In regards to the “many worlds” hypothesis first we need to realize that it is no more scientific and no less metaphysical than a “cosmic designer” hypothesis. As quantum physicist John Polkinghorne stated, “People try to trick out a “many universe” account in sort of pseudo-scientific terms, but that is pseudo-science. It is a metaphysical guess that there might be many universes with different laws and circumstances.” But as a metaphysical hypothesis, that many worlds hypothesis is arguably inferior to the design hypothesis because the design hypothesis is simpler. According to Ockham’s Razor, we should not multiply causes beyond what is necessary to explain the effect. But it is simpler to postulate one cosmic designer to explain our universe that to postulate the infinitely bloated and contrived collection of universes required by the many worlds hypothesis. Therefore, the design hypothesis is to be preferred.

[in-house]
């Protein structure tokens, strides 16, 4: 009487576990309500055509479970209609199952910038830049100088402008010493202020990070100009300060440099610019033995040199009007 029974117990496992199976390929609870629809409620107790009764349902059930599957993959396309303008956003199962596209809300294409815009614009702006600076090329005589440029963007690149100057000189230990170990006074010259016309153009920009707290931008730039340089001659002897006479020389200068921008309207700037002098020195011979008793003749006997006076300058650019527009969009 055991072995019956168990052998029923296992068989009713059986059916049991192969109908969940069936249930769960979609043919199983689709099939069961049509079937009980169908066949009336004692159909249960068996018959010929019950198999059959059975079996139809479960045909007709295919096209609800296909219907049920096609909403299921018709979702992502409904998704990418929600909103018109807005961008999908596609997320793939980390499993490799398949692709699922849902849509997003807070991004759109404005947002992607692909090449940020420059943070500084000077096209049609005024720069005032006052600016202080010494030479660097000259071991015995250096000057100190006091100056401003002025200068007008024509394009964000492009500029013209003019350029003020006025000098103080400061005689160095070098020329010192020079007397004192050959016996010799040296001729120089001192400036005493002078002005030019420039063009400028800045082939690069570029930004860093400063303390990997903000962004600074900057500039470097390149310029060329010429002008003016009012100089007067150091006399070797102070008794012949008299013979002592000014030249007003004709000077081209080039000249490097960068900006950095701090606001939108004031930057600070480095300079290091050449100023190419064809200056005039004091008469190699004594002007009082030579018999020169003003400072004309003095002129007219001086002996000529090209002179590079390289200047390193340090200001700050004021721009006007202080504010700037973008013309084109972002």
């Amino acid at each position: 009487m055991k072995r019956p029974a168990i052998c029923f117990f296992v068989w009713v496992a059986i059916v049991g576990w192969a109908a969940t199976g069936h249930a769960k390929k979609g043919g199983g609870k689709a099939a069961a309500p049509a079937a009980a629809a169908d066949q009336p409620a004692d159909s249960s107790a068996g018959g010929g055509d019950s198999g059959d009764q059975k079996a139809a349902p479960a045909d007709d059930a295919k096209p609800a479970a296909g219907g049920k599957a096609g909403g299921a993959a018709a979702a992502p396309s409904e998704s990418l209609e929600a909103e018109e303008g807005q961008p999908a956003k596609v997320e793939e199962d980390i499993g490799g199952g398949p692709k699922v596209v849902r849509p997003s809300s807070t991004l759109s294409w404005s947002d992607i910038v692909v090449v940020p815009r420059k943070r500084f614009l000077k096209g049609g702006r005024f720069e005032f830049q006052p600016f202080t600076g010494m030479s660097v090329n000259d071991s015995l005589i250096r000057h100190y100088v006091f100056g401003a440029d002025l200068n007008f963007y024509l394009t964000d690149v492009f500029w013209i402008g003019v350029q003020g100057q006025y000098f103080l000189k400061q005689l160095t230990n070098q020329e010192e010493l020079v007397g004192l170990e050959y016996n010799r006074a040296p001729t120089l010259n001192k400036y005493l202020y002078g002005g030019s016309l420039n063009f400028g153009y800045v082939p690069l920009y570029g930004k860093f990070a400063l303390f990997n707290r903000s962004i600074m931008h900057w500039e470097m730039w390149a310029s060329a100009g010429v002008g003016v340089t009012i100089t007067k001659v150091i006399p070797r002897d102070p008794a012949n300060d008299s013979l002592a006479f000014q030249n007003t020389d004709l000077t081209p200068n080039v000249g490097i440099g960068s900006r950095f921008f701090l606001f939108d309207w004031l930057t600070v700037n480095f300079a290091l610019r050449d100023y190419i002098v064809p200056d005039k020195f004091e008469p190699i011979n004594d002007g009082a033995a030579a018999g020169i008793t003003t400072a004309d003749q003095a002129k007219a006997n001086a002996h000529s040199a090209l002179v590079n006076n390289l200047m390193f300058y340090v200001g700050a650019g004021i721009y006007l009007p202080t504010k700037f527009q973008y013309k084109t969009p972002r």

Second, there is no known way of generating a world ensemble. No one has been able to explain how or why such a varied collection of universes should exist. Moreover, the attempts that have been made require fine-tuning themselves. For example, although some cosmologists appeal to so-called inflationary theories of the universe to generate a world ensemble, the only consistent inflationary model is Linde’s chaotic inflationary theory, and it requires fine-tuning to start the inflation.
Alvin Plantinga of Notre Dame University noted, that if every possible universe exists then there must be a universe in which God exists, since his existence is logically possible. It then follows that, since God is omnipotent, He must exist in every universe and hence there is only one universe, this universe, of which He is the Creator and Upholder.